Chefs are experimenting in the kitchen and are plating up more evolved versions of molecular gastronomy
“Maltodextrin. That’s the secret,” declares Chef Vikramjit Roy. He leans forward to stage whisper the details. “See. On a molecular level, Maltodextrin is a dextrose polysaccharide.” I sneakily hit Google on my iPhone, craftily hidden under a table napkin. Apparently “polysaccharides are long carbohydrates made of monosaccharides.” Great. That really clears things up. (Eye roll.)
We look at Chef Roy hopefully. Maybe it will all make sense soon. He’s finishing his speech with a happy flourish. Don’t quote me on this, but I think the story ends with polysaccharides entrapping oil droplets and thus “stabilising the emulsification.” Then they live happily ever after. Or not. I’m still a little resentful about chemistry creeping up on me in a restaurant. Though, to be honest, I should have resigned myself to it long ago – what with Molecular Gastronomy trend revolutionising restaurants right from the 1990s, with menus involving emulsification and spherification, foam and powders, deconstruction and reconstruction.
Take a deep breath. It’s not that frightening. In fact most chefs hate the blanket term ‘molecular gastronomy,’ saying it makes their food sound difficult and pretentious, when all they are really aiming to do is make meals fun.
Which brings us back to Chef Roy, an interesting poster boy for India’s foray into ‘Modernist Cuisine’ – the more evolved (and chef approved) version of molecular gastronomy. Roy’s creating a style of cuisine that’s daring and unfamiliar, yet rooted in comfort food. In Bangalore, Chef Abhijit Saha of Caperberry is on a similar mission. Working with what he describes as ‘Avant Garde European Gastronomy,’ he aims at integrating culinary arts, culinary science and culinary artistry in his food, using traditional as well as modern cooking techniques. An imitation Carpaccio, for instance, with compressed watermelon, mint caviar, chrysanthemum and microgreens. Or Sous vide poached asparagus. But also hearty, familiar dishes such as a smoked pork belly with apple-onion relish.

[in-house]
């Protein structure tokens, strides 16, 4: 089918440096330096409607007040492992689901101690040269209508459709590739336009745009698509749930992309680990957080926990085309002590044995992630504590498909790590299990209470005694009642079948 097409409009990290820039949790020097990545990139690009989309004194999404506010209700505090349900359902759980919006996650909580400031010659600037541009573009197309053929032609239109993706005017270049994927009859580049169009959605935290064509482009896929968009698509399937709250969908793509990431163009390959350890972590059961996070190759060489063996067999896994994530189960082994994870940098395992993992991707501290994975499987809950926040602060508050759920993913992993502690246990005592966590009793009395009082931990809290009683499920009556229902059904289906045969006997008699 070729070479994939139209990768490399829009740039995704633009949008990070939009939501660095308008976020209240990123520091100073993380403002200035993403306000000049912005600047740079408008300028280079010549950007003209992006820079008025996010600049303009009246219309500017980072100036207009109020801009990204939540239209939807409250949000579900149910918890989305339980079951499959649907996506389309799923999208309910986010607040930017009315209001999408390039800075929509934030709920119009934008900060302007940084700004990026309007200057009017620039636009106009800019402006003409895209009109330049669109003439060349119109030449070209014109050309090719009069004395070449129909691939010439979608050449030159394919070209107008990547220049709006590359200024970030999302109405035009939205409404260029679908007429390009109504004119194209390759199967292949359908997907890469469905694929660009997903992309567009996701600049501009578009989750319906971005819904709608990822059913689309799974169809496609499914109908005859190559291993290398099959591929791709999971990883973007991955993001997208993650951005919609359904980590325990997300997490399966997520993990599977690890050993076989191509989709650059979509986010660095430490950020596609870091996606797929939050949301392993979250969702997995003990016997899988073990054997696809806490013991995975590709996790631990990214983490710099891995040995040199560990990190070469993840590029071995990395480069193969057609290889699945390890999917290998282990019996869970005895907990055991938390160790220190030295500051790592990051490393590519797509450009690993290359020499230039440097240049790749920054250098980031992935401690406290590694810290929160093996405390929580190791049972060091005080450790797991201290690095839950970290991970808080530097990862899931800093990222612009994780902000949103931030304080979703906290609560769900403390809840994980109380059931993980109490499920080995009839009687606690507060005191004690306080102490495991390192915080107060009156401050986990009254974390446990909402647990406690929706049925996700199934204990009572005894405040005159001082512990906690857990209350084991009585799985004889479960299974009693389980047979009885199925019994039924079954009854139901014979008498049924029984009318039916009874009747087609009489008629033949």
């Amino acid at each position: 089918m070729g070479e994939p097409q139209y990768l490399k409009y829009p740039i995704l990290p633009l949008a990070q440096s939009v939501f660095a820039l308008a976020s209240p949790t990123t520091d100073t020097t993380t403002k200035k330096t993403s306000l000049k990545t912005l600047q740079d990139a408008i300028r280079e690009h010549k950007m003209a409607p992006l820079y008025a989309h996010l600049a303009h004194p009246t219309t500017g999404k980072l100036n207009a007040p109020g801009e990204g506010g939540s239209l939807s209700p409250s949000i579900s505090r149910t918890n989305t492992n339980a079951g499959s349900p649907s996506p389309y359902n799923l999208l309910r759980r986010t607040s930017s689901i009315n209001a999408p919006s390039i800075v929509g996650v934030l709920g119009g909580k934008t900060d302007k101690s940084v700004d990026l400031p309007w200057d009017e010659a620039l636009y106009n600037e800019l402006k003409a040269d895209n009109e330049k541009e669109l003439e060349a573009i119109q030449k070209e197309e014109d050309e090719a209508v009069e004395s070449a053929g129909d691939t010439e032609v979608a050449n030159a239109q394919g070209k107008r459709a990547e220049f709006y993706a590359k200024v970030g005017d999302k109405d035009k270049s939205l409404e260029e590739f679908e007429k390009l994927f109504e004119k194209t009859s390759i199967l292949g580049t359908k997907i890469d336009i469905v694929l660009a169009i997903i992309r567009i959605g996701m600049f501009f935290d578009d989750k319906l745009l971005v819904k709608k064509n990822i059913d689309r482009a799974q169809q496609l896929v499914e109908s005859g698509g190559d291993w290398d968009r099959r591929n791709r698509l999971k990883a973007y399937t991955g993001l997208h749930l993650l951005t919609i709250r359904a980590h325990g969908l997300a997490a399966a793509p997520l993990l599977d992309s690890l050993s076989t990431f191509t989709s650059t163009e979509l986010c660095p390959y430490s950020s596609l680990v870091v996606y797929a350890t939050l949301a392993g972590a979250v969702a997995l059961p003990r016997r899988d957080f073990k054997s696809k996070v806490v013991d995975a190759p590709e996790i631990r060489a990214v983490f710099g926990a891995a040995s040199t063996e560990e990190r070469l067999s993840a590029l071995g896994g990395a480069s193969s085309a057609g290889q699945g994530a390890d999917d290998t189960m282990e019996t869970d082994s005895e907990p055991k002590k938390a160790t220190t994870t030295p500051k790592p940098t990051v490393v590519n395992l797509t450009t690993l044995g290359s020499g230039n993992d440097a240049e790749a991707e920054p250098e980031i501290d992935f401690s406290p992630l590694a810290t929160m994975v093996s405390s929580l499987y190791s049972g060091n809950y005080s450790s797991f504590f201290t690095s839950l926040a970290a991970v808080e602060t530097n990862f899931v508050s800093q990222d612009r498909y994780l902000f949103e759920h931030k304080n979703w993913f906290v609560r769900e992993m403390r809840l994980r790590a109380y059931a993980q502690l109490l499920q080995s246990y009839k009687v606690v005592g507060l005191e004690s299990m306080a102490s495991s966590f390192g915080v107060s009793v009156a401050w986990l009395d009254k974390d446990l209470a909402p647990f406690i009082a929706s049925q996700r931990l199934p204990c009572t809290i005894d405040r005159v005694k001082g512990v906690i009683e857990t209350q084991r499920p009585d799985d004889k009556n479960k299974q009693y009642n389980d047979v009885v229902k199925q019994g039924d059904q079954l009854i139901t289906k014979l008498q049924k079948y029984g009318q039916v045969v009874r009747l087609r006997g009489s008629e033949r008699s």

At Chef Roy’s restaurant, Pan Asian at the ITC Grand Chola Hotel, the focus is on reinventing Japanese food. This is a world away from India’s first wave of sushi, filled with mayonnaise, cream cheese and pickled cucumbers. But it’s also a world away from contemporary Pan Asian cooking. And it’s strongly individual food like this, created with imagination and experimentation that will influence the next wave of restaurants in this country. That’s what makes Pan Asian’s 15 course tasting menu so intriguing. And that is why I’m getting this crash course on kitchen chemistry.
We begin with a duet of homemade tofu, set with agar agar, and are served with truffle powder, created using maltodextrin, a derivative of tapioca. (Remember every “chemical” is actually food based. Xanthan gum, for instance, used as a thickener or stabilizer, is similar to yeast.)
“For me having food is also about having fun,” says Chef Roy.
“I want to expose my diners to something that is nicer, more evolved, unique… I want to leave an indelible impression. The truth is, no matter how great a chef you are, there’s only so much you can so with a potato and an onion.
So we eat Asahi beer battered oysters with soy emulsion. Cheese croquets filled with gooey gruyere and set on a fluffy puffed rice salad interspersed with roasted pine nuts and betel leaf. Warm buttery Lobster wasabi puffs, served with a pipette, so diners can squeeze sweet chilli jelly into their puffs. Tuna Carpaccio with tart, crisp freeze dried tomatoes. Scallop stuffed morels, glazed pork ribs and salmon tartar topped with dehydrated potato crumble.
While the menu does sound intimidatingly alien, it’s designed to subtly replicate comfort food. The oysters are a version of beer-battered fish and chips. The croquets are reminiscent of deep fried cheese. The lobster’s in a familiar puff pastry. “If you really look at it, every dish has something people can relate to,” says Chef Roy. “As much as I love Heston Blumenthal, the truth is full fledged molecular gastronomy just cannot work in India. If I serve you a thin sheet of pork hanging on an edible wire, will you come back to me? This will become a ‘once in a lifetime’, or ‘once a year’ restaurant. This is what I understood long ago.”
The central idea is to create food around people’s memory banks. To take a dish, deconstruct it, change the texture and temperature, but still preserve its essence. It has to be familiar, but still radically different from the original. Like our dessert. Powdered Nutella, served with tender coconut crumbs and Nitrogen infused chocolate mud. So, yes. Ultimately, we eat mud. Literally and figuratively.